Canadians applauded the British as they roamed the Seven Seas as if it was their own personal possession. The British were the top dogs of the world. According to Morris, they seemed to be “the arbiters of the world’s affairs, righting a balance here, dismissing a potentate there, ringing the earth with railways and submarine cables, lending money everywhere, people the empty spaces with men of the British stock, grandly revenging wrongs, discovering unknown lakes, setting up dynasties, emancipating slaves, winning wars, putting down mutinies, keeping Turks in their place and building bigger and faster warships.”
Sir John A. Macdonald, Canada’s first prime minister, who was born in Scotland, firmly believed in citizenship within the folds of the British Empire despite being one of the driving forces behind creating a new self-governing nation in North America. “A British subject I was born; a British subject I will die,” said Macdonald during his last election campaign.
But since Canada was technically independent, Macdonald could pick and choose how he would support the maintenance of the British Empire. Macdonald’s government even imposed high tariffs on imported British goods to protect Canadian industries.
“Why should we waste men and money on this wretched business?” queried Macdonald, when asked to send Canadian soldiers to the Sudan. “Our men and money would be sacrificed to get (British Prime Minister William) Gladstone and Co. out of the hole they had plunged themselves into by their own imbecilities.”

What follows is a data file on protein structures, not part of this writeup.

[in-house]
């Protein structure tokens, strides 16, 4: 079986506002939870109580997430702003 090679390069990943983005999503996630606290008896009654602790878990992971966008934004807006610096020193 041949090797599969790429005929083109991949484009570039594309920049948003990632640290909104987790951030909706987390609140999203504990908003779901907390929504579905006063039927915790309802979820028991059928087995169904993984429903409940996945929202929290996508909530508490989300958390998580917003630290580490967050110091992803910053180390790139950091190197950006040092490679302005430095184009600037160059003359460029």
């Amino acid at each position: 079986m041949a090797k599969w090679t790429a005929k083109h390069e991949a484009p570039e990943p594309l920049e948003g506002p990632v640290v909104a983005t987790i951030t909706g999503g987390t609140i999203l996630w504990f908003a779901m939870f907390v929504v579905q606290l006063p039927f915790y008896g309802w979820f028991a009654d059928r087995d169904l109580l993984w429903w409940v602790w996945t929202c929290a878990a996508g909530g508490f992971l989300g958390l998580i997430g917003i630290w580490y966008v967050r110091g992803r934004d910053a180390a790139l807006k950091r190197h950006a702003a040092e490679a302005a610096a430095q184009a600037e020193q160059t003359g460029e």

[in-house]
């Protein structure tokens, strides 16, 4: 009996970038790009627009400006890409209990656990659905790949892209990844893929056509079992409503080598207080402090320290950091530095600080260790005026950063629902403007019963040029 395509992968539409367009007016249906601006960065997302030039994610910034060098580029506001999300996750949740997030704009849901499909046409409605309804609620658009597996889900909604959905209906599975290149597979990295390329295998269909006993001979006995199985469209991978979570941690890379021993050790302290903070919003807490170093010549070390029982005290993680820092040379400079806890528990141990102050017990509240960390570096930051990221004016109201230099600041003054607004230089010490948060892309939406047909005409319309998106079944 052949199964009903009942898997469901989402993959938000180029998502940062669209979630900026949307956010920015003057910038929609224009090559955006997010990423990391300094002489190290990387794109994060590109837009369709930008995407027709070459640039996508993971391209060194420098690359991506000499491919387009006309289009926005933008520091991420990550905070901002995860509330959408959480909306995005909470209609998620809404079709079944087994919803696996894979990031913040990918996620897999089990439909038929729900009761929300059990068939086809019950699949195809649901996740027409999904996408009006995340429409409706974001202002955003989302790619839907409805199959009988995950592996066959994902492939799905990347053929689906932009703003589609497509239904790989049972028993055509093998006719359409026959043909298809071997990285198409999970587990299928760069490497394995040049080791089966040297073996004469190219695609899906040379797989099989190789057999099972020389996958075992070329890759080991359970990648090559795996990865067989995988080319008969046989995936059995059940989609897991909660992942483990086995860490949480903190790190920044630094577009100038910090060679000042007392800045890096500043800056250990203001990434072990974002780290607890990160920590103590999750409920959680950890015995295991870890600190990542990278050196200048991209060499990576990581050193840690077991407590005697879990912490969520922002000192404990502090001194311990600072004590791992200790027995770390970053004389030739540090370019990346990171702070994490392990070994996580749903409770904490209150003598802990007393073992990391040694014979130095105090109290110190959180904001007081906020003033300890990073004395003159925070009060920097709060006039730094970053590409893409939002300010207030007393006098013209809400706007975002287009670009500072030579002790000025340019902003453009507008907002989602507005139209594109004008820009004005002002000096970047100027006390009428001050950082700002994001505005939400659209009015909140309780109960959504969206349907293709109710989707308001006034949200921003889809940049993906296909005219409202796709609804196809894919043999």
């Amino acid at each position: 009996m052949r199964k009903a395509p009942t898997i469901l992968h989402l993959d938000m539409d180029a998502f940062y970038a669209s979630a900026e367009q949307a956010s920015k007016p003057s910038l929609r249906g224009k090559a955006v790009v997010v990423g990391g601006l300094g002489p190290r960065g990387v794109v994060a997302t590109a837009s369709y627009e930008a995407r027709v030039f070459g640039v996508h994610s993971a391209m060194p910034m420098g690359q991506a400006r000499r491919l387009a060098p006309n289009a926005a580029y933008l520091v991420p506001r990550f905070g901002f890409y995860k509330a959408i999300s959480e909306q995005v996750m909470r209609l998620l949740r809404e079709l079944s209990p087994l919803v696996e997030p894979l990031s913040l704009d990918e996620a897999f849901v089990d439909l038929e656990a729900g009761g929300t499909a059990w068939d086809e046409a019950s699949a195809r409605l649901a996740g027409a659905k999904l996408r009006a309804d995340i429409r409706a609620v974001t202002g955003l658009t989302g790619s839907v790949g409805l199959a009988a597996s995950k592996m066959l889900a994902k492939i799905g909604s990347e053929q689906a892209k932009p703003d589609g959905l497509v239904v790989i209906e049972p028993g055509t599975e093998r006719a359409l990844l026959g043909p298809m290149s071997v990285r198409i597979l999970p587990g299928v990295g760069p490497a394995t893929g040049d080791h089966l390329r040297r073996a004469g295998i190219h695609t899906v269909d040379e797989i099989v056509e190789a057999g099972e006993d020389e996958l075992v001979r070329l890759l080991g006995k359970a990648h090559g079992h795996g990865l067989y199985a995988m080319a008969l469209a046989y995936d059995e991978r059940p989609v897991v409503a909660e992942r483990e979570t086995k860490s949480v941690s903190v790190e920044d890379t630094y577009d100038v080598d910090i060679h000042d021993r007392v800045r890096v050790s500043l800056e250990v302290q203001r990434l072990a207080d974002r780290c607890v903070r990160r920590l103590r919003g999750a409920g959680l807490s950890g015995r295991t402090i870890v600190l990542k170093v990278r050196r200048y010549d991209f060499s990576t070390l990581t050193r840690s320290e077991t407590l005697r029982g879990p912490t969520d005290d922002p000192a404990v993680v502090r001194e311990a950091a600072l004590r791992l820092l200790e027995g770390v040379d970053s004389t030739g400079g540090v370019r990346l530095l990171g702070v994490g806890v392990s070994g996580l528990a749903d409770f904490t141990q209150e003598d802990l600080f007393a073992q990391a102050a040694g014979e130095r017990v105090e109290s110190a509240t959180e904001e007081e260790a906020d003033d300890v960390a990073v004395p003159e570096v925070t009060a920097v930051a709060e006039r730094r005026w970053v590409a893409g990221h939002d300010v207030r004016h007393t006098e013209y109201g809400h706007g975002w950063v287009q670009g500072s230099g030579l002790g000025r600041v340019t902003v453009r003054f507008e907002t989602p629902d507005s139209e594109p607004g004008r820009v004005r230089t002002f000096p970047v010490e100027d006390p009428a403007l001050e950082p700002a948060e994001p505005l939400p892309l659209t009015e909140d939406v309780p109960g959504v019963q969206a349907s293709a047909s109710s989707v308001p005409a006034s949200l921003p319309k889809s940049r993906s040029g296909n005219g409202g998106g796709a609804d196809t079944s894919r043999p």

In the end, Macdonald agreed to send a small contingent of Canadian voyageurs (many from Manitoba) to pilot boats up the Nile River to rescue General Charles “Chinese” Gordon, who was surrounded by the Mahdi’s troops at Khartoum — but only after the British also agreed to pay the costs of their service in Africa.
When Victoria’s diamond jubilee was celebrated on June 22, 1897, in London, England, among those in attendance was Canadian Prime Minister Sir Wilfrid Laurier, who was knighted on jubilee morning by the queen.
The Times of London called the jubilee the first great pan-Britannic festival: “History may be searched, and searched in vain, to discover so wonderful an exhibition of allegiance and brotherhood amongst so myriad of men ...”
“It was a properly Roman sight,” wrote Morris, “a pageant of citizens and barbarians, too, summoned from the frontiers ... As a tribute to Victoria it was a moving reminder of all that had happened to the British since she had come to the throne, so long ago that most of the spectators could hardly imagine a Britain without her.”
The Queen was said to have gone to bed that evening quite pleased by all the fuss that was made over her.
Queen Victoria’s reign was at the height of the British Empire, when phrases such as “Great White Queen” and “Great Mother” resonated during times of expansion. In Canada, the “Great Mother” was invoked as the guarantor of treaties signed between aboriginal people and the federal government. Sitting Bull, when fleeing the U.S. 7th Calvary after the Sioux killed George Custer and his men at the Battle of the Little Bighorn in 1876, invoked the protection of the “Grandmother’s (Queen Victoria’s) Peace” as he and his followers crossed the border into Canada.
But that was then and this is now. Today, celebrating the British Empire and its ties to a long-dead queen seems a bit surreal and rather passé in modern Canada. Despite that, enjoy the May long weekend!